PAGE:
Addictive 'Infatuations' Takes A Metaphysical Look At Crime

The Infatuations

by Javier Marias and Margaret Jull Costa

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Javier Marias and Margaret Jull Costa

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If you're like me, you probably feel exhausted just thinking about how much cultural stuff is out there. A friend recently told me he was reading an acclaimed Hungarian novelist whose books I've never opened. "Please tell me he stinks," I begged, "so I don't have to read him."

"Actually, he's great," came the reply, and I groaned. This was something I didn't want to know.

No writer has written more about the burdens, even dangers, of unwanted knowledge than Javier Marías, the hyperliterate, 62-year-old Spanish novelist whom I'm about to tell you — please don't groan — that you should read. Of course, I'm hardly the first to say this. Marías is a star writer in Europe, where his best-sellers collect prizes the way Kardashians collect paparazzi. He's been hailed in America, too, yet he's never broken through like Haruki Murakami or Roberto Bolaño.

This should change with his new novel, The Infatuations, which is the ideal introduction to his work. Translated by Margaret Jull Costa, The Infatuations is mysterious and seductive; it's got deception, it's got love affairs, it's got murder — the book is the most sheerly addictive thing Marías has ever written. It hooks you from its very first lines.

The narrator is María Dolz, a book editor who has spent years observing Miguel and Luisa Deverne, whom she watches every morning at the Madrid hotel café where they all have breakfast. In her fantasies, the Devernes are an ideal couple: witty, urbane, happily infatuated with each other — I kept picturing a Spanish Nick and Nora Charles. Then one day, to María's dismay, the two stop showing up. She discovers that Miguel has been murdered by a homeless guy on the street — the newspaper even carries a photo of his stabbed body.

The story appears to be over until she unexpectedly meets Luisa and expresses her condolences. Their encounter sends off ripples, although it would spoil things to tell you exactly where they go. Suffice it to say that María begins an affair with a man who's infatuated with someone else, and she stumbles across information that forces her to rethink what happened to Miguel. A seemingly senseless crime begins making sense.

Now, I don't want you to think that The Infatuations is a routine mystery novel. It's more of a metaphysical thriller — closer in spirit to the Michelangelo Antonioni film Blow-Up than to The Girl with the Dragon Tattoo. Marías uses his crime plot to explore the elusiveness of perception, the fragility of memory and the violence lurking within ordinary life, including supposedly "happy" feelings like being in love.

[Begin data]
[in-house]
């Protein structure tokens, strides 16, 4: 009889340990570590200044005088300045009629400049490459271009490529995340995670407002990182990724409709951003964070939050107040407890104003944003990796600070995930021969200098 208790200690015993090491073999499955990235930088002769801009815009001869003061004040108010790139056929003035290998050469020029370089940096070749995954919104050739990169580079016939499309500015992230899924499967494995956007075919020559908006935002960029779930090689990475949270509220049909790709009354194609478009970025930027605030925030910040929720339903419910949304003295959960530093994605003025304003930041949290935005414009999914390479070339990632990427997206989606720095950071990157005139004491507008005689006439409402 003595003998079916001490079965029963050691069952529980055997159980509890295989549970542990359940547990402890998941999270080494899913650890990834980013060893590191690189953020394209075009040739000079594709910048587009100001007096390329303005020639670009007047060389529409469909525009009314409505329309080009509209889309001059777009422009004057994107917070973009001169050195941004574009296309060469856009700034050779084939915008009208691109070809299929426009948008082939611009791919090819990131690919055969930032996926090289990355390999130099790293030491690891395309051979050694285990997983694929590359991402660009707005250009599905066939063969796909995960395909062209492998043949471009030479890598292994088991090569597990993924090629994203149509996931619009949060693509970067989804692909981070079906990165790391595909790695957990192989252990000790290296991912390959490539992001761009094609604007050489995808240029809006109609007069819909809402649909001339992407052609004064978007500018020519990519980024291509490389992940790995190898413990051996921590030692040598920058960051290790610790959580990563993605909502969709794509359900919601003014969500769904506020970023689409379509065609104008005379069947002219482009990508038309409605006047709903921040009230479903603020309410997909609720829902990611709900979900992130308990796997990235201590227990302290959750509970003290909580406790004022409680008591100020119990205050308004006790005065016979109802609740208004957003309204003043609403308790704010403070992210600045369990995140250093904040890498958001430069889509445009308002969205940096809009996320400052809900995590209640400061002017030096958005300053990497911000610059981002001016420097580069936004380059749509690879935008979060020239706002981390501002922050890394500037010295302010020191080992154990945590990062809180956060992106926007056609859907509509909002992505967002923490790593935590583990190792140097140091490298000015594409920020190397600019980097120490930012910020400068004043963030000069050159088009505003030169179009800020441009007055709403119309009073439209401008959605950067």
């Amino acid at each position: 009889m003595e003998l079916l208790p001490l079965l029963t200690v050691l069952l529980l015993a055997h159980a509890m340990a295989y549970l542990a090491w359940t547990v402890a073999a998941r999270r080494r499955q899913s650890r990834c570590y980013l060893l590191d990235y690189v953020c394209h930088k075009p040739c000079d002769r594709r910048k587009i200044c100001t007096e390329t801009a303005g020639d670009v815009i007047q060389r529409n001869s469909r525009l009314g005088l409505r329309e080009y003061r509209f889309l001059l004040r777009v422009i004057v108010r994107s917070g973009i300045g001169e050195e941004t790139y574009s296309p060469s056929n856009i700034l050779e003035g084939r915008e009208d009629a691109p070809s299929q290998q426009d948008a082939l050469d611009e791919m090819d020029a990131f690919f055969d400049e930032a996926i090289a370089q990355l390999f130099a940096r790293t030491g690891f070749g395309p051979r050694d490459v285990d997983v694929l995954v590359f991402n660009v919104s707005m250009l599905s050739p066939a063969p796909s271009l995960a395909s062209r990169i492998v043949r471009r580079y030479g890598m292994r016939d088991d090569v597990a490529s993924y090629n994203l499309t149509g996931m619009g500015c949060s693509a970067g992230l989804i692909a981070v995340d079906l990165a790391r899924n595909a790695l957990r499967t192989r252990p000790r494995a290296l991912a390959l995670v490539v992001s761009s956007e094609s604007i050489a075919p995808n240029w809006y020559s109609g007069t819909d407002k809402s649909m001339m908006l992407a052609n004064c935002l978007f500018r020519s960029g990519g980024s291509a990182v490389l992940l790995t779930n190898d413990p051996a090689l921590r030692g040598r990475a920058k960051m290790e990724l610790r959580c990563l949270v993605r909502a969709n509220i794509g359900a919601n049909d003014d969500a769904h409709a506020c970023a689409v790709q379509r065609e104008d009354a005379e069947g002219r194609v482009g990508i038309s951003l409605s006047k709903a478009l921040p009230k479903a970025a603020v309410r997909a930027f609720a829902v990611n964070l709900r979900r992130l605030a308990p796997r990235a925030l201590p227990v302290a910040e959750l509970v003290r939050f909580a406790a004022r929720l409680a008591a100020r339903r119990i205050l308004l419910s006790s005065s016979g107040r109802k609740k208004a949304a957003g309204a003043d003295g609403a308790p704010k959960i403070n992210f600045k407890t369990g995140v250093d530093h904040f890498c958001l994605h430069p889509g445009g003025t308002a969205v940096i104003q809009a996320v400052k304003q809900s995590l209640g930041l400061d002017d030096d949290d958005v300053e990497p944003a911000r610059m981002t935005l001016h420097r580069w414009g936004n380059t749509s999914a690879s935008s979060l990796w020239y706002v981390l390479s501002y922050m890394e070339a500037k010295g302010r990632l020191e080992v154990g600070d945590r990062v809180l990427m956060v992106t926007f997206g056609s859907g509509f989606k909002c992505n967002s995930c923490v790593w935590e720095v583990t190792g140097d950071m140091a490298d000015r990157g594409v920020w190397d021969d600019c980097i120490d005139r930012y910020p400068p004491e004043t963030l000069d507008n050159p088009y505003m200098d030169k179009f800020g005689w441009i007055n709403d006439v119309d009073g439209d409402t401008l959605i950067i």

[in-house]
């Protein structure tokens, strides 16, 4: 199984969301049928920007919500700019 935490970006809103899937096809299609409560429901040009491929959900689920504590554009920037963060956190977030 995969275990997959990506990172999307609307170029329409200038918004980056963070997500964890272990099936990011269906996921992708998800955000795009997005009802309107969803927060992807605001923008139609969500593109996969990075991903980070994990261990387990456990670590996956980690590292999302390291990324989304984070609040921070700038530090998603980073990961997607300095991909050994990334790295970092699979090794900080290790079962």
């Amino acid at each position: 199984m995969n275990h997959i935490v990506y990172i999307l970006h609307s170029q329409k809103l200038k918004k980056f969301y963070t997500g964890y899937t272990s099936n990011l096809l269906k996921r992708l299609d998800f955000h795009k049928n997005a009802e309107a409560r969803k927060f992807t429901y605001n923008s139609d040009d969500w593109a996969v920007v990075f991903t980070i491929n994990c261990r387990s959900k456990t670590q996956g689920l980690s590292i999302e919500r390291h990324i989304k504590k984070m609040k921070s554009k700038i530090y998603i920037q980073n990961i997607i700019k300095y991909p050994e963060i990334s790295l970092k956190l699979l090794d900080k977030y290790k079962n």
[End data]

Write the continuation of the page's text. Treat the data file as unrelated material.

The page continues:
Javier Mari­as' other works include A Heart So White and Your Face Tomorrow. i i

Javier Mari­as' other works include A Heart So White and Your Face Tomorrow. Corbino/Courtesy Knopf hide caption

itoggle caption Corbino/Courtesy Knopf
Javier Mari­as' other works include A Heart So White and Your Face Tomorrow.

Javier Mari­as' other works include A Heart So White and Your Face Tomorrow.

Corbino/Courtesy Knopf

Marías' trademark is to obsessively go over and over the significance of every word and every gesture. This strategy reaches its peak in his extraordinary set pieces, like the one in volume two of his novel Your Face Tomorrow, in which he takes what might be a scene from Quentin Tarantino — in a nightclub bathroom, the hero watches his boss attack a man with a sword — and spins it out over dozens of transfixing pages. The Infatuations pivots on the long, riveting scene when María overhears a conversation she wishes she hadn't. Not only does what she hear put her in harm's way, but it also forces her to make a choice about how to act on this guilty knowledge.

Like all of all of Marías' work, The Infatuations is unsettling, even slightly sinister, because it confronts us with thoughts we'd rather not hear: that morality is provisional and can be corrupted by many things, including love; that to survive, we invariably start forgetting the lost loved ones whose memory we once clung to — if the murdered Miguel returned, Luisa might actually find his presence inconvenient. Most unsettling of all, Marías suggests that our self, this thing we call "I," is not something solid and immutable. Like our narrator, we cobble ourselves together from moment to moment out of malleable memories, stories we've heard and fictions we tell ourselves to impose meaning on what's going on around us.

In short, Marías calls into question the certainties that most of us — including most other novelists — take for granted. As his heroine puts it late in this great novel, "The truth is never clear, it's always a tangled mess. Even when you get to the bottom of it."

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